SA Journal of Industrial Psychology, Volume 48; https://doi.org/10.4102/sajip.v48i0.1902
Orientation: When interns enter a new workplace, they are compelled to create and maintain a good impression through a range of image-enhancing behaviours. Impression management strategies can help interns to do this. Research purpose: This study aimed to understand the strategies used by industrial and organisational (I/O) psychology interns, their goals for using them and the targets of these strategies. Motivation for the study: Interns are generally new to the workplace and, as such, may not be aware of how to play the ‘social game’ to create positive impressions about themselves, be perceived in a positive light, gain projects to fulfil their internship requirements, and, where possible, gain full-time employment from the organisation. Research approach/design and method: A qualitative design was used. Data were collected from 14 I/O psychology interns in the form of diary entries and semi-structured interviews. Main findings: The thematic analysis revealed eight key impression management strategies, some existing and others novel: ingratiation, self-promotion, rendering favours, exemplification, professionalism, openness to learning, conformity and building strategic relationships. Practical/managerial implications: Industrial and organisational psychologists should develop workshops to assist interns in using impression management skills to create a positive internship experience and advance in their respective organisations. Contribution/value-add: The study adds theoretically (the study of impression management is relatively new in South Africa), practically (findings may help direct future I/O psychology interns to the correct strategies for creating a positive impression at work) and methodologically (diary studies are not common in qualitative organisational research).
SA Journal of Industrial Psychology, Volume 48; https://doi.org/10.4102/sajip.v48i0.1988
Orientation: Regulations for the industrial psychology profession state that short-term counselling may be provided to employees in the workplace. It is therefore necessary to be equipped with the required skills to assist employees especially to cope in the changing world of work. Research purpose: The general objective of this research study was to explore the role of industrial psychologists as workplace counsellors in the changing world of work. Motivation for the study: In light of recent changes in the world due to coronavirus disease 2019 (COVID-19), there seems to be a strong motivation to explore the importance of workplace counselling with regard to the changing nature of work. Research approach/design and method: A qualitative descriptive research strategy was utilised, with homogeneous sampling of 22 industrial psychology practitioners (n = 22). Main findings: The results showed that workplace counselling as an intervention provides the support employees need to adapt to changes in the workplace. Technological advances have a major impact on the manner in which people work, and therefore employees need the support to cope with these changes. Counselling from an industrial psychology practitioner could provide this type of support. Practical/managerial implications: Industrial psychology practitioners in the role of counsellors in an organisation play a major part in helping employees with accepting and coping with the changes and challenges presented by the implications of the Fourth Industrial Revolution (4IR). Contribution/value-add: This study could contribute by providing organisations with valuable feedback on how to address challenges presented by the changing nature of work, specifically the importance of the role of workplace counselling provided by industrial psychology practitioners.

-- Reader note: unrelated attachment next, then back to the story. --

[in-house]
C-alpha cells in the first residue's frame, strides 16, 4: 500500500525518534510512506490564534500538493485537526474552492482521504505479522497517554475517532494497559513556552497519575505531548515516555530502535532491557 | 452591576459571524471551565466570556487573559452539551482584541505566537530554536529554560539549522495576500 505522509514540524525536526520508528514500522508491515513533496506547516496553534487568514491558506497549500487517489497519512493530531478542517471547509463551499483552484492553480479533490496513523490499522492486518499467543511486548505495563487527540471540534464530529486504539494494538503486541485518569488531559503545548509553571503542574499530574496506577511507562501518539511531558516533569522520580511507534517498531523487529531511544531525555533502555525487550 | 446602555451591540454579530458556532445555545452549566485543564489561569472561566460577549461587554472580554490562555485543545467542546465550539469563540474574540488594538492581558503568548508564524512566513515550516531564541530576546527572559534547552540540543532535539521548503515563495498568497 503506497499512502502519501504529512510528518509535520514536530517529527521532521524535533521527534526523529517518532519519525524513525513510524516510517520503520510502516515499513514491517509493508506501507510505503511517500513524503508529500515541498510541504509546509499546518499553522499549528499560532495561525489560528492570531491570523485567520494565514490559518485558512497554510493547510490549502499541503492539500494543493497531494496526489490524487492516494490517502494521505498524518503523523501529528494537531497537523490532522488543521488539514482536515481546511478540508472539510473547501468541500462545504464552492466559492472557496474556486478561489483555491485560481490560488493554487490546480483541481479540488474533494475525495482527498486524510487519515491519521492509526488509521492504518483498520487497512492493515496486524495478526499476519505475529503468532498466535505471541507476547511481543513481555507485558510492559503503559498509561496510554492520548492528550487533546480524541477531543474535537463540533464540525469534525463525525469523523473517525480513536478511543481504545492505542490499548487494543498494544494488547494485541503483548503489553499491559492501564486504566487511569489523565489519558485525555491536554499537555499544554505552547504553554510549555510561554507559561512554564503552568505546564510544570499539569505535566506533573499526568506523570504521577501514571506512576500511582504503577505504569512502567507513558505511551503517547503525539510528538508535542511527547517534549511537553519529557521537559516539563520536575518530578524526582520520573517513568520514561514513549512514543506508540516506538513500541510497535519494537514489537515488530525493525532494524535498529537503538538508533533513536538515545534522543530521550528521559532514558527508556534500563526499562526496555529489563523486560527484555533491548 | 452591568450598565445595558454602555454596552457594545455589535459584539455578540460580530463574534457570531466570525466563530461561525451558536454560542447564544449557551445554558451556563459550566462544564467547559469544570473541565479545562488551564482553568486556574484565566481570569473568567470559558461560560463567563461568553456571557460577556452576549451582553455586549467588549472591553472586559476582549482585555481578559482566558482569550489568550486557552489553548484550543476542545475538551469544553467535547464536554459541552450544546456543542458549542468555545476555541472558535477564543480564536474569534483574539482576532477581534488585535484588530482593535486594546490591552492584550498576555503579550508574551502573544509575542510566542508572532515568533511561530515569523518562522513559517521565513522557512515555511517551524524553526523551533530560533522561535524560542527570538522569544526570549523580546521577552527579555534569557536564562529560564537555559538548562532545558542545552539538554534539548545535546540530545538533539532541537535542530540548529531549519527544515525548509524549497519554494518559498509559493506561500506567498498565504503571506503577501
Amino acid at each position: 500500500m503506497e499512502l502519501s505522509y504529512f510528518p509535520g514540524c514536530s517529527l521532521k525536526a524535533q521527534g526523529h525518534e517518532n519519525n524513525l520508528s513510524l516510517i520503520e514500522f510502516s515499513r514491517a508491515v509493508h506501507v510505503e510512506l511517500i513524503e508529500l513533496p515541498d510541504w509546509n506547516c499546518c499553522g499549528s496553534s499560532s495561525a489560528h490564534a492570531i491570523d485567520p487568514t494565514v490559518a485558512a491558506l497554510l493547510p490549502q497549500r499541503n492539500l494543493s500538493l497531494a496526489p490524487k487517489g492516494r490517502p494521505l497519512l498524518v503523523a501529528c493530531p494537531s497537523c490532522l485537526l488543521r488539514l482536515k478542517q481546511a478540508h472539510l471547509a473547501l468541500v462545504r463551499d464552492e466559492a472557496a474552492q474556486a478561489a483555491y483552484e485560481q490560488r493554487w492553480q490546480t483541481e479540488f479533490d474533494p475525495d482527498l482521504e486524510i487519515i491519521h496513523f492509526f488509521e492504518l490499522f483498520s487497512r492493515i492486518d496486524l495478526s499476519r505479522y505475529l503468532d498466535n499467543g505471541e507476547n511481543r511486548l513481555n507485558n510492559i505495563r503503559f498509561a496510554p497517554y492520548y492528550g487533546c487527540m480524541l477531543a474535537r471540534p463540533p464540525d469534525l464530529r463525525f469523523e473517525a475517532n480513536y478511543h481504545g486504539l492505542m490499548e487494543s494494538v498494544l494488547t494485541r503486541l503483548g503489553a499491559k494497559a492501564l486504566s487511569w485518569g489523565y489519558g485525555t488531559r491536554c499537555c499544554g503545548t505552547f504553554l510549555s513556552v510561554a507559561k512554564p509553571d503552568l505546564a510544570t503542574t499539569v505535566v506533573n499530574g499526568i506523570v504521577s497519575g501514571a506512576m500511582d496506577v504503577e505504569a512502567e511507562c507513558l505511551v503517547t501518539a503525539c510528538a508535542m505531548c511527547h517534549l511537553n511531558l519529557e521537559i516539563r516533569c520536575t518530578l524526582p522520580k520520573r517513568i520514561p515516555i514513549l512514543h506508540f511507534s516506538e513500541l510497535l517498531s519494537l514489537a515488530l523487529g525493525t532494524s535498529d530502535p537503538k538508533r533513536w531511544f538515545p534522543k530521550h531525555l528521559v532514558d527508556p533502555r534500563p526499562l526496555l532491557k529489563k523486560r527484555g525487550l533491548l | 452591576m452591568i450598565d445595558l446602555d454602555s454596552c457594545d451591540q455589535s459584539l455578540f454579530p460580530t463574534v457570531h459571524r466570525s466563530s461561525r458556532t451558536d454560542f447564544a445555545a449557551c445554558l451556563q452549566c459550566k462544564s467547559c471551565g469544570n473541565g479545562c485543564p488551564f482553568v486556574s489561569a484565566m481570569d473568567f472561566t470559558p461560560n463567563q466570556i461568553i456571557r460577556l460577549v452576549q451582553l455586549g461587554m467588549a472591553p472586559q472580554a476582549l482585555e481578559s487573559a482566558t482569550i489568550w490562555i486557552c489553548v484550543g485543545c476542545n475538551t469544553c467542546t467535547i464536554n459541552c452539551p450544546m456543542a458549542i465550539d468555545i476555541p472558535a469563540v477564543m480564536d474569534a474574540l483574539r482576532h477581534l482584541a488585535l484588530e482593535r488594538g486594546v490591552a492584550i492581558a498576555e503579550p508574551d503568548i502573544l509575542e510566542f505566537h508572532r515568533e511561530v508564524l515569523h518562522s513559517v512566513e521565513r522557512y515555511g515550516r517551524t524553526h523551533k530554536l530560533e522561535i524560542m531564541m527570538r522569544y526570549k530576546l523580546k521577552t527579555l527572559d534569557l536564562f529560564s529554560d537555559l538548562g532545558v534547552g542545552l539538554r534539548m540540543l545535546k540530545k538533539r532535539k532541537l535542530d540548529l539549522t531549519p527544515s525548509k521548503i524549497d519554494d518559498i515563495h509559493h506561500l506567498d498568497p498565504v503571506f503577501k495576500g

SA Journal of Industrial Psychology, Volume 48; https://doi.org/10.4102/sajip.v48i0.1990
Orientation: Graduate employability remains high on researchers’ and practitioners’ agendas. Consequently, many studies have been conducted on the topic (also from a managerial perspective). A synthesis of these studies is however lacking, complicating decision-making for stakeholders with a vested interest in the topic. Research purpose: This study aimed to give a scientific overview of managerial expectations of new graduate employability attributes through a scoping review of the available literature. Motivation for the study: A synthesis of these studies is required to facilitate stakeholders’ (researchers and practitioners) decision-making. Research approach/design and method: This study included 63 peer-reviewed articles as part of the review. The researcher analysed the data using conventional content analysis. Main findings: Four main categories of graduate employability attributes were identified: personal, interpersonal, workplace and applied knowledge attributes. The term personal attributes refers to an individual’s unique make-up that enables them to be successful in all aspects of life and lays the foundation for the way all other attributes are applied. Interpersonal attributes dictate new graduates’ ability to communicate or interact well with other individuals. The way in which new graduates adapt and function at work will be determined by their workplace attributes whilst their applied knowledge attributes build on the first three categories and enable new graduates to apply their theoretical and empirical learning in practice. Practical/managerial implications: Not only could the results inform further studies but the additional insight into the complexity of graduate employability could also guide future developmental interventions. Contribution/value-add: The present study aimed to make a scientifically founded contribution towards literature by identifying the most important expectations managers have regarding new graduate employability.